As a 28-square-mile wildfire continues to burn in Colorado, consuming nearly 350 homes over the weekend, Washington State Commissioner of Public Lands Peter Goldmark isn't standing idly by. "We're fortunate here that we don't have the same drought conditions as Colorado," Goldmark explained by phone today, "but we're grown up enough to know that drought will eventually come here as well." In preparation for that eventuality Goldmark today issued a “forest health hazard warning” for eastern Okanogan and western Ferry counties, with plans to expand to parts of Klickitat and Yakima counties.

Utilizing $4.3 million appropriated by the state legislature under the recent jobs bill, the Department of Natural Resources will initiate efforts to thin dead and dying trees in stands on state, federal, and private lands that are under the heaviest pressure from a spruce budworm infestation. Forest restoration work will begin soon on some the worst affected stands, focusing on those closest to communities. The goal is to restore the health of the forests and to reduce the fuel available to feed a fire like that currently raging in Colorado.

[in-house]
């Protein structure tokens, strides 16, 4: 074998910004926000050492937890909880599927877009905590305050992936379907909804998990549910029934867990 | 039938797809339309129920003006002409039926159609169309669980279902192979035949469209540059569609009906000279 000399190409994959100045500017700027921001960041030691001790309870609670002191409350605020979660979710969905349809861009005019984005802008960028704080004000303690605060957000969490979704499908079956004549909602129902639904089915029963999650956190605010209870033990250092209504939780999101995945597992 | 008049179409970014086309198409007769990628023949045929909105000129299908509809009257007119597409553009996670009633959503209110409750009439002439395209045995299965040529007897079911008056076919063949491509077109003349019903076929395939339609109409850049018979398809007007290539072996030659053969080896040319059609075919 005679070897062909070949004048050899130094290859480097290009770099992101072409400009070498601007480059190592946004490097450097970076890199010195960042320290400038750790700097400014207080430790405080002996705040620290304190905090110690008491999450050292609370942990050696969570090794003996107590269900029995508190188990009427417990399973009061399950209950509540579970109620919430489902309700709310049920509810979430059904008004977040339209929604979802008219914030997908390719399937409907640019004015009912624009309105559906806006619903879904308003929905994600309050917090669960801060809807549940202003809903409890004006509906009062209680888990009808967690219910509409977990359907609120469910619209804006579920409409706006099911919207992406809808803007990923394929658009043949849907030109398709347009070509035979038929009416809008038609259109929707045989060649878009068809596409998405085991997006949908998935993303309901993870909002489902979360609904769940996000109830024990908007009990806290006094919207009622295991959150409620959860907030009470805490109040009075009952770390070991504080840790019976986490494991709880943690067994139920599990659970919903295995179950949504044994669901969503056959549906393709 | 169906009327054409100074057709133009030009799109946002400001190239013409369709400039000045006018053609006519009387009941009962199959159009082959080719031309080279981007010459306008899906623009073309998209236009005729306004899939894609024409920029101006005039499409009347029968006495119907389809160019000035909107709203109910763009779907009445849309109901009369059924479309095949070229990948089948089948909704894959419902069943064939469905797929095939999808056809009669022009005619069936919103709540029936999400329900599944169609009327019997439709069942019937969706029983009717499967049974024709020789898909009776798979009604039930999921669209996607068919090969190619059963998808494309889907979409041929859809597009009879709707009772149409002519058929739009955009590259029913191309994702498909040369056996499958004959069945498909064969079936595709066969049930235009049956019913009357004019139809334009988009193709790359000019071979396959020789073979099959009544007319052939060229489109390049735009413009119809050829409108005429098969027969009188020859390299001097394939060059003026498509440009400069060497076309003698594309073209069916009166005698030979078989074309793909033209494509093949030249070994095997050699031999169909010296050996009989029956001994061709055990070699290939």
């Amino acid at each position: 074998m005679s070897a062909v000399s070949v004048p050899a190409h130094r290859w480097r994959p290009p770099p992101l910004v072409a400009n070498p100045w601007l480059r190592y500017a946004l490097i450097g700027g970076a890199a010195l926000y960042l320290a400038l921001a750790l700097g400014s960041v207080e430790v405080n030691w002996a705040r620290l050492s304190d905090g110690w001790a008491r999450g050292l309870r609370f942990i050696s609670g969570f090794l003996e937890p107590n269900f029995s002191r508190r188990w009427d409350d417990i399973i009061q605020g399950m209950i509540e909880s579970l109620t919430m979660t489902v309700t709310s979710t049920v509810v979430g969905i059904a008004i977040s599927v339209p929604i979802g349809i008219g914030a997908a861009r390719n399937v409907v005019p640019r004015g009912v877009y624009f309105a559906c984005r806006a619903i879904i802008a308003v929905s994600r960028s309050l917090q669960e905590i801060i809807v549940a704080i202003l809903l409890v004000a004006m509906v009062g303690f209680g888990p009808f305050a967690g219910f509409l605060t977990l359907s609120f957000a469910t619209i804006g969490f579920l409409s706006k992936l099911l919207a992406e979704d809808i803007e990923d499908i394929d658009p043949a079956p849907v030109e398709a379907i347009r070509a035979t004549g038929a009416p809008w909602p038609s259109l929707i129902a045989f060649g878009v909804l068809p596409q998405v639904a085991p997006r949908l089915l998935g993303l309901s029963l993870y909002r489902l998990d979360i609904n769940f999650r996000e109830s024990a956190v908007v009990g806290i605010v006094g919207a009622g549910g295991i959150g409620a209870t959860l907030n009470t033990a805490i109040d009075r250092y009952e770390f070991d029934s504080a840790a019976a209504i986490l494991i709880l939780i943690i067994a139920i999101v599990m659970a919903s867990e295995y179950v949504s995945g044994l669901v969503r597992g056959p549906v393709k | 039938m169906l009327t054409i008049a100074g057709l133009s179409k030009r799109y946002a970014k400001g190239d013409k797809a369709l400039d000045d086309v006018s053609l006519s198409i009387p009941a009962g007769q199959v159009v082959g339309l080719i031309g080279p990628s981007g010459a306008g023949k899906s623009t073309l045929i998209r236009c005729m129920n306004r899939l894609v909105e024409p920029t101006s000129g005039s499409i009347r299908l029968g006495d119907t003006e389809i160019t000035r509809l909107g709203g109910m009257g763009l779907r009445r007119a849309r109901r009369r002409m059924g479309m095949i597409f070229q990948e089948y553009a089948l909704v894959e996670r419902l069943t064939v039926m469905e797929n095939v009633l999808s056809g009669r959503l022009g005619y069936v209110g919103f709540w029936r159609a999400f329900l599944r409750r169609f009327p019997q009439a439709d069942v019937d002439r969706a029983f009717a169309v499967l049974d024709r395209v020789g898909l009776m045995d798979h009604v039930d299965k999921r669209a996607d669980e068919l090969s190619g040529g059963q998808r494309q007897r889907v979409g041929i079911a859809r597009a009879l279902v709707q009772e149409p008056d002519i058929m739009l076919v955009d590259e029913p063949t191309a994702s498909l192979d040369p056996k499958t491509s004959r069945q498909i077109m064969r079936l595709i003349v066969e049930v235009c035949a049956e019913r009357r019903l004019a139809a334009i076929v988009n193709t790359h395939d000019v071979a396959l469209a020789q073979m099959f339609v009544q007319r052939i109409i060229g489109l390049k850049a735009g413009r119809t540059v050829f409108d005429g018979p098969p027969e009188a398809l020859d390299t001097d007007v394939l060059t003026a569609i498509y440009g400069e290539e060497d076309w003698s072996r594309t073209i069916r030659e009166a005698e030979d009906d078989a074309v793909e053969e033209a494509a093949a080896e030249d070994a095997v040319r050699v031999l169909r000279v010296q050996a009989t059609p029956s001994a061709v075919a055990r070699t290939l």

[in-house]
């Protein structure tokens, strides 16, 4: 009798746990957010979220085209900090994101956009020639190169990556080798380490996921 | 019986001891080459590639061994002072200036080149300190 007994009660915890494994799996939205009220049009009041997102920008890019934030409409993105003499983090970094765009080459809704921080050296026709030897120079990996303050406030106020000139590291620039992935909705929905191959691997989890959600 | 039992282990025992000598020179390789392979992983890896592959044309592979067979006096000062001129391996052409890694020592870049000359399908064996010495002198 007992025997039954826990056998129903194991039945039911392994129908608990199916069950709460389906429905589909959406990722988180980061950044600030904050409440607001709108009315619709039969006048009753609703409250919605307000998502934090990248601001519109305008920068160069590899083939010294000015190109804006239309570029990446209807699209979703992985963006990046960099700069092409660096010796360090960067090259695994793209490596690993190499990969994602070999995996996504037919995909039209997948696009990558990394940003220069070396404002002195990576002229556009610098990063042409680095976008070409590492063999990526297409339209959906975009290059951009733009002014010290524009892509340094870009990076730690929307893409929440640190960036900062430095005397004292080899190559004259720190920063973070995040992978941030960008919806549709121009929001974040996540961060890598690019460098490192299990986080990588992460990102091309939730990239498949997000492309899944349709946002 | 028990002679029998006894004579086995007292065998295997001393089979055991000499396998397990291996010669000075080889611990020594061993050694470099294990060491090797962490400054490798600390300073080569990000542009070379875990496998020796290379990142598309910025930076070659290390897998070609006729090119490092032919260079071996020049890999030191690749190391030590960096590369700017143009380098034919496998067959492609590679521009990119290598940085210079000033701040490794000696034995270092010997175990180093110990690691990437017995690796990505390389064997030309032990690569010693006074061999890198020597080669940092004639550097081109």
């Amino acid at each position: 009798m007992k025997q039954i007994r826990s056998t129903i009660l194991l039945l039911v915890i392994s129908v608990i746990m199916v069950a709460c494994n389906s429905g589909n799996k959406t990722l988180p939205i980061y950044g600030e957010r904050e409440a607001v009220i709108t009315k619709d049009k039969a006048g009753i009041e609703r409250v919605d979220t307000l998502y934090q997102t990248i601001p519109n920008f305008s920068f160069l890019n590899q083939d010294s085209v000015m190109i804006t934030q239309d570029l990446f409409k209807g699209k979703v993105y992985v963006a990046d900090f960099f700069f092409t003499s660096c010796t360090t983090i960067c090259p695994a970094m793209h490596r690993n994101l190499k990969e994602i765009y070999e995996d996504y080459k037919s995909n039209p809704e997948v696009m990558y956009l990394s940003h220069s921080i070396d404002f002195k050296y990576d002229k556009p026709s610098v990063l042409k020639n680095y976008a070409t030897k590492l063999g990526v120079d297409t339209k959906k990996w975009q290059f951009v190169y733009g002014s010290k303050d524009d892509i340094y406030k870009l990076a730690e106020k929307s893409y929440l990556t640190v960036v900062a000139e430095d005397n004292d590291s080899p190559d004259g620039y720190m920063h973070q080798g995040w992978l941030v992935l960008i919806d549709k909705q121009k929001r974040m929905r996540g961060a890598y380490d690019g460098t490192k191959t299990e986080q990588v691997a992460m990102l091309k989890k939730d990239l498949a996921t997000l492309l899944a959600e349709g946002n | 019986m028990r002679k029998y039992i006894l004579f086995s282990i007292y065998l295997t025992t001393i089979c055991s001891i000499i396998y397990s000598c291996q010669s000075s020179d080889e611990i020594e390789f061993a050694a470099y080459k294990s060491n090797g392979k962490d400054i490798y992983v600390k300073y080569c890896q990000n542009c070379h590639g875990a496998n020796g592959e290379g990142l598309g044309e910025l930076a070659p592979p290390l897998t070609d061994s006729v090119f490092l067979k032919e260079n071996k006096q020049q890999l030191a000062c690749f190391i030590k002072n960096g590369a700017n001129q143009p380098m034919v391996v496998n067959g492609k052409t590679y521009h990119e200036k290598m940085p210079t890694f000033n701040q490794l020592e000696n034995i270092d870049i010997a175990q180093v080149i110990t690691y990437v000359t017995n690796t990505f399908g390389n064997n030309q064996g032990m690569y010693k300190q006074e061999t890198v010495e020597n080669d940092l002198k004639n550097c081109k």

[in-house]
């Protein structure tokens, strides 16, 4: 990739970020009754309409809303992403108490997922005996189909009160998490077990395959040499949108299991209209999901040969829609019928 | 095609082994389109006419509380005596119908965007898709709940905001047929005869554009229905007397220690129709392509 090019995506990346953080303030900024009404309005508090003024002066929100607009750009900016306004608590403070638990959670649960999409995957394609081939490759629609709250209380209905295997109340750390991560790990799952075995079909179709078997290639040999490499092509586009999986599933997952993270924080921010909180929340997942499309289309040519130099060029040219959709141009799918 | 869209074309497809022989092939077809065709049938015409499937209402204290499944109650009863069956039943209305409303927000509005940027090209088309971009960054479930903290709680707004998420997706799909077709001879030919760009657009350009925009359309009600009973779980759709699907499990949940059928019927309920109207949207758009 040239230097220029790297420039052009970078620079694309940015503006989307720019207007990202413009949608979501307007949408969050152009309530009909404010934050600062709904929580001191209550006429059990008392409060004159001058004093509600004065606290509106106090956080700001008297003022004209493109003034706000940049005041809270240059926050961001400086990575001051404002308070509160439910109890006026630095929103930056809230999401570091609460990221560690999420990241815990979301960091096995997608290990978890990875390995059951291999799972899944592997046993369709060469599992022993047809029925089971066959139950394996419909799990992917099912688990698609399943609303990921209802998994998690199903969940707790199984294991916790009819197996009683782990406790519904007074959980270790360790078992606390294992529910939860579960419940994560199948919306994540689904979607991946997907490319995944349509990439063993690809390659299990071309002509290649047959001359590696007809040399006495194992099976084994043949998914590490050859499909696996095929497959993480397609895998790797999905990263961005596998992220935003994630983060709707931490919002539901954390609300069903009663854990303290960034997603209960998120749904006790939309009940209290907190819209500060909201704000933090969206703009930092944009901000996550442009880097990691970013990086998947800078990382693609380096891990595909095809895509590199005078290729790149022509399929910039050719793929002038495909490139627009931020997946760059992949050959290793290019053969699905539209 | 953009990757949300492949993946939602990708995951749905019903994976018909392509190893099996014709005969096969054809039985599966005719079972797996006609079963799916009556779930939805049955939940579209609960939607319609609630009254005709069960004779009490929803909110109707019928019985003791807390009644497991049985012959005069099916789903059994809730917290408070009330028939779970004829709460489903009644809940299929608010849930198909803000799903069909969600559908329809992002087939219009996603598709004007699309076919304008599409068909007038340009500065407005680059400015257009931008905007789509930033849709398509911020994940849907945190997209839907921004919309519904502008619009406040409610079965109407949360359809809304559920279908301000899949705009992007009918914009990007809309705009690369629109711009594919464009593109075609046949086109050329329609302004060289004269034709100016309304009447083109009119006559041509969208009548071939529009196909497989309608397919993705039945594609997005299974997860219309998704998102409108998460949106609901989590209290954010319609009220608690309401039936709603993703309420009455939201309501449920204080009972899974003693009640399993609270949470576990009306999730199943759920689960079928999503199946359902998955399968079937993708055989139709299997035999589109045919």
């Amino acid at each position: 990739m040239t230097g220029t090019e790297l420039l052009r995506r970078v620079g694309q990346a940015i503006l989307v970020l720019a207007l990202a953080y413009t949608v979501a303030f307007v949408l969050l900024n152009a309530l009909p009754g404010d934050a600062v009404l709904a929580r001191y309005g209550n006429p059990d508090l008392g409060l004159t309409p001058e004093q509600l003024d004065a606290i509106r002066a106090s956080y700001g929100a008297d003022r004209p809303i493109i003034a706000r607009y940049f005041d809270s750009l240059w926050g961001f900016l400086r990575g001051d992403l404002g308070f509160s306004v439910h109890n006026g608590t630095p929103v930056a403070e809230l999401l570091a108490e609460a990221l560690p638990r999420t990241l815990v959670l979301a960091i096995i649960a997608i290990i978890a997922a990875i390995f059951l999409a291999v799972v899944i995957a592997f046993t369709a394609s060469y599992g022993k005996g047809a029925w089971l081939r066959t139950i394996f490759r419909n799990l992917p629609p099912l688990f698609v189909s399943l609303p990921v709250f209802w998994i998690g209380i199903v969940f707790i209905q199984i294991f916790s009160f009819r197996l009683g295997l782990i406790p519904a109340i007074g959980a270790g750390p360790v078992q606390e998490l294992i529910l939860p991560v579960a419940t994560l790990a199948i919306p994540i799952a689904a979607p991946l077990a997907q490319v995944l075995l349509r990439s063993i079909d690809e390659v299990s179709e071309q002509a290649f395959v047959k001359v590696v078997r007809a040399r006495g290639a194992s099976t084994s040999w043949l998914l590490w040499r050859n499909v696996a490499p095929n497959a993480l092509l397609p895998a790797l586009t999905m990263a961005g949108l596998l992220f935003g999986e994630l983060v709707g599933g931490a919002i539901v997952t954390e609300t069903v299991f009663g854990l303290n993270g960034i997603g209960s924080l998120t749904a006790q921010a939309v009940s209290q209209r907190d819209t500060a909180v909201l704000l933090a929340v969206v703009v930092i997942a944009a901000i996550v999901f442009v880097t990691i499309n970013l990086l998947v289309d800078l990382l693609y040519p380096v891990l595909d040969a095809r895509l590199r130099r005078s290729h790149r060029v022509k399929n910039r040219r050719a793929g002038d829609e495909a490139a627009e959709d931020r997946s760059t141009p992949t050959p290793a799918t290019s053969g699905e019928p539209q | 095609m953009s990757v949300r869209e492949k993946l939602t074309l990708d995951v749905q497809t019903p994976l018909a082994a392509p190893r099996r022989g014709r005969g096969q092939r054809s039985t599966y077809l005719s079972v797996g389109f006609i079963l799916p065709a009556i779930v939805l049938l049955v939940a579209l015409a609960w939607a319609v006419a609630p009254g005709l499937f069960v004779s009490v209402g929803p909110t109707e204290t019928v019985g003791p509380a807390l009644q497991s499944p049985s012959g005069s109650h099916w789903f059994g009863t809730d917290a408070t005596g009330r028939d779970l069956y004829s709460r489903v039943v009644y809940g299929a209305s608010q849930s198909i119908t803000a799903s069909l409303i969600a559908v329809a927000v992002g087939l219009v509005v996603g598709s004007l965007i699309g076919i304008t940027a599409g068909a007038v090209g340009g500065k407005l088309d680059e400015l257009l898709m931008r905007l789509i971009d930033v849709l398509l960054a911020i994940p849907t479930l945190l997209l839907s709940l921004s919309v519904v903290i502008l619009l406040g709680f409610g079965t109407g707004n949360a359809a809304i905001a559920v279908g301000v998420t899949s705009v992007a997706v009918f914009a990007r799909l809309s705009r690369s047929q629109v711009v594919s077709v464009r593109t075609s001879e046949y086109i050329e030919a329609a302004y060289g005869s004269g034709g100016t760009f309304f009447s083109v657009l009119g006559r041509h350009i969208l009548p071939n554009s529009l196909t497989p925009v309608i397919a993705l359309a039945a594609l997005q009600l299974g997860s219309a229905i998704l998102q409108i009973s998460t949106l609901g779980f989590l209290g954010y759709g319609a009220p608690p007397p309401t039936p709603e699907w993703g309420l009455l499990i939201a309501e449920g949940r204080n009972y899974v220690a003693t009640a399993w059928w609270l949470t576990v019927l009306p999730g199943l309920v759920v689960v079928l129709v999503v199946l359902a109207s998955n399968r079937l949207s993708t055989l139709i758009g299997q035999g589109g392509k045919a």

Goldmark says the the thinning project will create "hundreds of jobs" over the next two seasons, but will only restore about five percent of the 200,000 acres in Washington state that are currently under pressure from spruce budworm, pine bark beetles, and other environmental threats. He's appreciative of the resources legislators have given him—"it couldn't be more timely," Goldmark says—but estimates it would cost "tens of millions" of dollars a year to fully address the problem.

As for environmental concerns over such forest management practices, which have proven controversial in the past, Goldmark insists that only dead and dying trees will be cut and removed. "The Bush administration created a bad taste in everybody's mouth by going in and taking out big trees as well," says Goldmark, "but as long as they're healthy and survivable, where not gonna touch 'em."